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Re: Access control vs. caches and gateways

At 06:04 AM 3/9/2004, Hallvard B Furuseth wrote:
>Protocol-22 contains the following.  BTW, I wonder if that and my
>suggested addition fits better in [Authmeth].
>> 6. Security Considerations
>>    Implementations which cache attributes and entries obtained via LDAP
>>    MUST ensure that access controls are maintained if that information
>>    is to be provided to multiple clients, since servers may have access
>>    control policies which prevent the return of entries or attributes in
>>    search results except to particular authenticated clients. For
>>    example, caches could serve result information only to the client
>>    whose request caused it to be in the cache.
>s/client(s)/client(s) or association(s)/.  A client could bind, read a
>protected entry, bind again, and try to reread the entry without
>sufficient access to it.
>The "MUST ensure that access controls are maintained" is troublesome.

I concur, especially as this applies to caching.  Caching procedures and
policies are outside the scope of the directory specification [X.525].
This should apply to access control (in caching environments) as well as
it applies to replication of information (by caching).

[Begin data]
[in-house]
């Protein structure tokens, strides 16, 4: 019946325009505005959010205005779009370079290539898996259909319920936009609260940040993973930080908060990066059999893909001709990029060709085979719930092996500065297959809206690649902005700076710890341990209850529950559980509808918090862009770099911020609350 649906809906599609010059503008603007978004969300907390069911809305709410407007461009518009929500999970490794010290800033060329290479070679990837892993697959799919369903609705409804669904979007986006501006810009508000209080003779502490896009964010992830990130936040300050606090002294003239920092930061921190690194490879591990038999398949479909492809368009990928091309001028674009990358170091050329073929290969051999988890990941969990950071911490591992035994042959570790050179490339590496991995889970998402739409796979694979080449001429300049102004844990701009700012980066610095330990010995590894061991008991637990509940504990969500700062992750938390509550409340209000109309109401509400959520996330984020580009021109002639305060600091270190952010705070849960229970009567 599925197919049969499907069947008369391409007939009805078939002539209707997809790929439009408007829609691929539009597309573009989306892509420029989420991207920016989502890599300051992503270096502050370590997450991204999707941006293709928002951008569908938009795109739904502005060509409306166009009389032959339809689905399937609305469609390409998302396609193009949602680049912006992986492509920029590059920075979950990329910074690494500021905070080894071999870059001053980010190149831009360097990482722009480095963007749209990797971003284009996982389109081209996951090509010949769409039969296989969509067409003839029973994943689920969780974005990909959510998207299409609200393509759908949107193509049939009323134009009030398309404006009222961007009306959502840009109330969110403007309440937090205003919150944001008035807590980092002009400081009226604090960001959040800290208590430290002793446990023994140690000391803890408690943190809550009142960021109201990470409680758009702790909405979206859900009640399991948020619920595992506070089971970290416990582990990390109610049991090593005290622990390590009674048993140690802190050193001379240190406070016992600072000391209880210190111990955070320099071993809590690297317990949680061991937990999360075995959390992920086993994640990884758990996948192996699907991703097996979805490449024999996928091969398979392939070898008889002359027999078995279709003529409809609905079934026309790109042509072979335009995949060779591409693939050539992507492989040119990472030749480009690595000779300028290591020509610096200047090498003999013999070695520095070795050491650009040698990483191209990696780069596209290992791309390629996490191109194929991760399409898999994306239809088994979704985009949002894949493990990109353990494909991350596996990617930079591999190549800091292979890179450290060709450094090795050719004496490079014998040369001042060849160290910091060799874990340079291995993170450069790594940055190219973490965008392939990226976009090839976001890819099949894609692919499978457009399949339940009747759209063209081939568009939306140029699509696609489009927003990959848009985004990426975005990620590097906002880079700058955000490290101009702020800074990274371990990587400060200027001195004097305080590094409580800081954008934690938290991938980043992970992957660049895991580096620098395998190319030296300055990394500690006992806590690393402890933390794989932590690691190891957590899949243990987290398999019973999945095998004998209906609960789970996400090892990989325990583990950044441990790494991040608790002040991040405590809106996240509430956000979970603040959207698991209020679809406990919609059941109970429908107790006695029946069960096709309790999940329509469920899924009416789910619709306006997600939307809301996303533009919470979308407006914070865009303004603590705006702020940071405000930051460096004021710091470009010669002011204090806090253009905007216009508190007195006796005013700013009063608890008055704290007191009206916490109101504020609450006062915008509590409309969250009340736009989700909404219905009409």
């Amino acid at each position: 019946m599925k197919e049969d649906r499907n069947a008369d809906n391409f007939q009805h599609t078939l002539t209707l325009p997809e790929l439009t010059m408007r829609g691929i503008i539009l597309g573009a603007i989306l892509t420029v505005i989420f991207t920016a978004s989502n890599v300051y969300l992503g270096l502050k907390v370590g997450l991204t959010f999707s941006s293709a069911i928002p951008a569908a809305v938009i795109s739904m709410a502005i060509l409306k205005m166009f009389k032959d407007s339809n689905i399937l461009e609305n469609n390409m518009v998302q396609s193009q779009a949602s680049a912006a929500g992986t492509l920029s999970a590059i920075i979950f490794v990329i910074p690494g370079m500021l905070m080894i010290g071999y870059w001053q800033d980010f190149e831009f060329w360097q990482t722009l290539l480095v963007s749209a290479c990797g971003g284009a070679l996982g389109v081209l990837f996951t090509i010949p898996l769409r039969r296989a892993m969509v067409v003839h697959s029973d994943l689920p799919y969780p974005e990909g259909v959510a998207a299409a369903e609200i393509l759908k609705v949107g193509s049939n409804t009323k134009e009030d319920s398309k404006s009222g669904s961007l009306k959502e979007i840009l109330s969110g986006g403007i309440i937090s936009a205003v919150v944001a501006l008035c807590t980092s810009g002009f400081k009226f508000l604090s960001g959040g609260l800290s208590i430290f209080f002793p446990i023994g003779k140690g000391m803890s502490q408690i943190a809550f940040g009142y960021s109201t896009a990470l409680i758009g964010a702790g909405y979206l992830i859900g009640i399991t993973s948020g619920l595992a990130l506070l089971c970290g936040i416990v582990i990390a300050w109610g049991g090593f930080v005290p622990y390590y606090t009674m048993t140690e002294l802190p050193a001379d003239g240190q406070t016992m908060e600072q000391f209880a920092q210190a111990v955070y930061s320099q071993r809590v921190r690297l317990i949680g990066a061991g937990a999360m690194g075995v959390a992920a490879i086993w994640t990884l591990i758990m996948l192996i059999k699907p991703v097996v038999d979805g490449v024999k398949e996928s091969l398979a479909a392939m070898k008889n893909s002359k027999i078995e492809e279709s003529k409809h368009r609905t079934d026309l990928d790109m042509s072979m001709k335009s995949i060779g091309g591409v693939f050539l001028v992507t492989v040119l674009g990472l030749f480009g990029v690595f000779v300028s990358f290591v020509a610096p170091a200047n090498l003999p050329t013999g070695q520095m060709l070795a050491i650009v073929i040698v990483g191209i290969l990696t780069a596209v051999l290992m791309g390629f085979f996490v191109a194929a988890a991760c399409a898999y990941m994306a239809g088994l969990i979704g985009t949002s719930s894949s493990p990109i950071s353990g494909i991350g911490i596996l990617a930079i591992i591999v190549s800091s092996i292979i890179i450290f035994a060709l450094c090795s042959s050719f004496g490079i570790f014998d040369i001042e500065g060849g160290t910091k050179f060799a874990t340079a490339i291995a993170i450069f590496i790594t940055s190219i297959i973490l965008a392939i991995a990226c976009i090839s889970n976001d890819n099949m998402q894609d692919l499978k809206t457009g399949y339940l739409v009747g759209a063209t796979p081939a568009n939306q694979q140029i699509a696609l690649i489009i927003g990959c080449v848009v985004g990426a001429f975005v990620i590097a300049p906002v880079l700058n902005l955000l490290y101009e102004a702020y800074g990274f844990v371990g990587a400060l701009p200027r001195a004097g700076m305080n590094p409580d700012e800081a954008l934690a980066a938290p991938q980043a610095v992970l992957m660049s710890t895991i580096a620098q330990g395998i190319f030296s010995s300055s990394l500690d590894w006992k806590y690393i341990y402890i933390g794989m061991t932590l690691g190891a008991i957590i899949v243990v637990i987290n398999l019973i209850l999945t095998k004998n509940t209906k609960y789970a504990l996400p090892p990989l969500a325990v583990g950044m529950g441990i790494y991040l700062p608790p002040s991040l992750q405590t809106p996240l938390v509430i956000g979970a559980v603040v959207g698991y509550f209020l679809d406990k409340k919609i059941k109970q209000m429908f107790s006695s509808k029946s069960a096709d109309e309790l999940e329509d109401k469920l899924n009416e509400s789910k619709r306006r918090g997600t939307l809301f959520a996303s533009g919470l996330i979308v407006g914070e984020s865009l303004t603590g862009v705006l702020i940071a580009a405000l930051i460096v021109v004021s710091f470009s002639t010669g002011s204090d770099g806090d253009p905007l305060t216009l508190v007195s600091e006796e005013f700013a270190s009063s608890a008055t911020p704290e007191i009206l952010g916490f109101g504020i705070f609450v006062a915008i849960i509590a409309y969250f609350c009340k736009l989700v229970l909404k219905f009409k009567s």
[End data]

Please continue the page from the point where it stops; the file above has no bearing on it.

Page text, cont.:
It seems odd to address the access control issue by placing requirements
upon the consumer DSA to honor the trust of the provider DSA.  Instead,
caution should be stated to operators of provider DSA that they need to
be careful who they trust.  If worded well (e.g., very general), such
a consideration could cover Hallvard's consideration below as well.

>To obey this requirement, the implementation must know which factors
>affect authorization on the server.  I suspect that's just too hard, so
>we can only make it a SHOULD.  We could say it MUST at least obey access
>control based on the authorization identity, except that the cache
>server might not be able to figure out what that is either if there are
>different authentication methods involved.  If the authorization
>identity is not supplied, it is derived from the authentication
>identity, but need not be identical to it ([Authmeth] section C.4).
>Also, I suggest a somewhat related security consideration is added:
>   Access controls, in particular those based on other factors than
>   authentication, can be unintentionally broken by gateways to the
>   server.  For example, a server can let some data be accessible only
>   for connections from IP addresses in the local network.  A gateway
>   which can be used by outsiders but is placed in the local network
>   will then give outsiders the same access as locals.